The referral management centres have been blamed for interfering in the approach of referring patients for surgery. These centres that dictate the where and when of patient surgery, serve as mediators between the hospitals and GPs. Officials belonging to the British Medical Association feel that the inference lead to unnecessary delays in non-emergency operations.
The referral management centres are currently being managed by staff belonging to primary care trusts. Some of the centres are not medically qualified to provide such services. The NHS managers on the other hand claim that they improve patient experience. It is also true that these centres are capable of improving patient service as they help them in choosing a treatment at a convenient time.
Musculoskeletal, neurology and ophthalmology treatment seem to occupy the utmost priority while cancer care or other urgent medical conditions are often ignored. Cornwall, Wiltshire and Oxfordshire represent some of the referral centres where such practices take place.
In some areas, GPs witness return of referral letters, without appropriate decision being made that delays further treatment. The GPs have urged the reference centers to concentrate on patients who may need immediate medical attention so that appropriate care can be provided. They have additionally highlighted the need for a strong link between GPs and consultants and a transparent system that would ensure a quick and reliable health care access.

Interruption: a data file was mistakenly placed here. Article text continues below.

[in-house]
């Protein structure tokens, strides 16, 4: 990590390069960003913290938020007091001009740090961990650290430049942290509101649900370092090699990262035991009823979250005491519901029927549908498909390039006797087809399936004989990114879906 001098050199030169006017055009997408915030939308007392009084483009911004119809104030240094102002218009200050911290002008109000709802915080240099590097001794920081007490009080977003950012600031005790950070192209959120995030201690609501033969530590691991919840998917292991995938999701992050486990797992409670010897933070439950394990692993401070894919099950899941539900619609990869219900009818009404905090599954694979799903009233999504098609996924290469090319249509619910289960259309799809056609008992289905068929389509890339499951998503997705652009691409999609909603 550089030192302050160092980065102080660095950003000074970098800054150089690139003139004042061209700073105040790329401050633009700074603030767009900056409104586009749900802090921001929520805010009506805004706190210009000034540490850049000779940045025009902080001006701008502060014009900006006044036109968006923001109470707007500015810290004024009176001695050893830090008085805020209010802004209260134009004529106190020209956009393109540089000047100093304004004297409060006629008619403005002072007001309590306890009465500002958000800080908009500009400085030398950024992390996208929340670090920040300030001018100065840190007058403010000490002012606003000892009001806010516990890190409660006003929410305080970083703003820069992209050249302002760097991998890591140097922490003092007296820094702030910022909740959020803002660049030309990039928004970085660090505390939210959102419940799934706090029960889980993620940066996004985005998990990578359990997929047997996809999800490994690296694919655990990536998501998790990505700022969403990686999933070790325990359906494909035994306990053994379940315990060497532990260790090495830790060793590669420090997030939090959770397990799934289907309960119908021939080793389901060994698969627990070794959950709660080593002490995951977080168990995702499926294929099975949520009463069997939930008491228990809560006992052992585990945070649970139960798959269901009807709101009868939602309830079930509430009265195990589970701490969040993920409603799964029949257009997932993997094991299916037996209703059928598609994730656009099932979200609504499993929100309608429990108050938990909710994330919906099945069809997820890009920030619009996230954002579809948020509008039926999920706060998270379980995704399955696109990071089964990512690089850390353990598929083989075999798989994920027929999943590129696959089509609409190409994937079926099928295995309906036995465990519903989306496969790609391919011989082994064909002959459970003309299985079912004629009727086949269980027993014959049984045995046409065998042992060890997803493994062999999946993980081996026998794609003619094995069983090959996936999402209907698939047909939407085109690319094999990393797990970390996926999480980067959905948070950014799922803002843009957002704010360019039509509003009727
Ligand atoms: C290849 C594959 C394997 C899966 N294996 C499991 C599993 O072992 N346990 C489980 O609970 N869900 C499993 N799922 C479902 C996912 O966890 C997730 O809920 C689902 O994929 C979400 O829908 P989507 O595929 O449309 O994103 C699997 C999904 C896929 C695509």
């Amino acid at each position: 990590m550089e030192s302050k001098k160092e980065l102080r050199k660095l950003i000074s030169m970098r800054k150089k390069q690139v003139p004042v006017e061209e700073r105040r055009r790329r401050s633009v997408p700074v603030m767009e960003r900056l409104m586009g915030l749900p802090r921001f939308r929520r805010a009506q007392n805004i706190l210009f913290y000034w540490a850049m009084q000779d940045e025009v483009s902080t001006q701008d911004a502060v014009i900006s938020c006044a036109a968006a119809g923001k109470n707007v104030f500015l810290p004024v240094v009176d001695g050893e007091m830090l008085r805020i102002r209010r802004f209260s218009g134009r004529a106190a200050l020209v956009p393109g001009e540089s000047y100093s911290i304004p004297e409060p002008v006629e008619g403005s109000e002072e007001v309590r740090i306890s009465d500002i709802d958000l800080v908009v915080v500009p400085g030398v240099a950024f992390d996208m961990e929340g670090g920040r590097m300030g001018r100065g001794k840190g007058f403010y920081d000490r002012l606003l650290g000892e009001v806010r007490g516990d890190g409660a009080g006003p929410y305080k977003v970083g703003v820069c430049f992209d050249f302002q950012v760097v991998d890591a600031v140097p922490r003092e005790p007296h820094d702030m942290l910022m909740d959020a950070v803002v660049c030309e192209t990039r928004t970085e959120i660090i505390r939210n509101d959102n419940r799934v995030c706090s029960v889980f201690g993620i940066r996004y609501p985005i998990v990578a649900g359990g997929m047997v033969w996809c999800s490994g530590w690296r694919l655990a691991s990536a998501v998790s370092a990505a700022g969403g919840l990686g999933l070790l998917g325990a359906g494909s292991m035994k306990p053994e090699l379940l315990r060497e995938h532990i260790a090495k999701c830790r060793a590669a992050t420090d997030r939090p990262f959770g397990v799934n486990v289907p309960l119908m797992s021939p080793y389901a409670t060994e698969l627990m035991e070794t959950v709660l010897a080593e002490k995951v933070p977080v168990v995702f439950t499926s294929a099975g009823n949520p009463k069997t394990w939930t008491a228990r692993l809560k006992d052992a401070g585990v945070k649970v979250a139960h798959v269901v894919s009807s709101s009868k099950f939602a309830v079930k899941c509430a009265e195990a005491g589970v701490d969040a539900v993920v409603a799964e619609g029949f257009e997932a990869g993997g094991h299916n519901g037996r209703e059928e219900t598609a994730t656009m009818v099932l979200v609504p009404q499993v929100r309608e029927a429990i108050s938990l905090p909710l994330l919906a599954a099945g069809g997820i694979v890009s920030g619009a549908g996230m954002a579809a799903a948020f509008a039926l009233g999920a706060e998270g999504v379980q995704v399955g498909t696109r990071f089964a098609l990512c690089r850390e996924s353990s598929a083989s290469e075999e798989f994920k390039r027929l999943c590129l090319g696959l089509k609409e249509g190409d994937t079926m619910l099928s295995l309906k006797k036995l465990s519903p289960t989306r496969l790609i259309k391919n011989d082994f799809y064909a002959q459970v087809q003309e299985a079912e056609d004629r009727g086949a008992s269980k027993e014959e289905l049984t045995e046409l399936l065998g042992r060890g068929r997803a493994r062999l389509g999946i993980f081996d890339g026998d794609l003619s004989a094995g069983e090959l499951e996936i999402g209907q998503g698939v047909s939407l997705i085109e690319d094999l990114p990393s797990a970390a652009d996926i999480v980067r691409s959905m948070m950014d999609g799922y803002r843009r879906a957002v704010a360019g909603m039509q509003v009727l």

'In some parts of the country referral management schemes are mismanagement schemes. Where may be local clinicians have been consulted and involved in designing the schemes, things working well. In other places there has been no effective consultation and it seems the main intention is to cut costs either by trying to limit referrals or by delaying them. NHS Trusts are telling GPs that non-urgent cases will not be treated until they have reached the maximum waiting time permitted within government targets,' said Dr Hamish Meldrum, Chairman, BMA's GPs committee.
'Referral management schemes have nothing to do with rationing care - they simply help to ensure patients see the most appropriate clinician in the most convenient setting. If somebody needs to be referred to hospital then clearly they should be referred. It's down to the local NHS to make sure that patients have access to the services they need. But it is good management to look at whether some referrals could be better dealt with in a primary care or some other local setting,' said a spokesperson for the Department of Health, in response to the above criticism.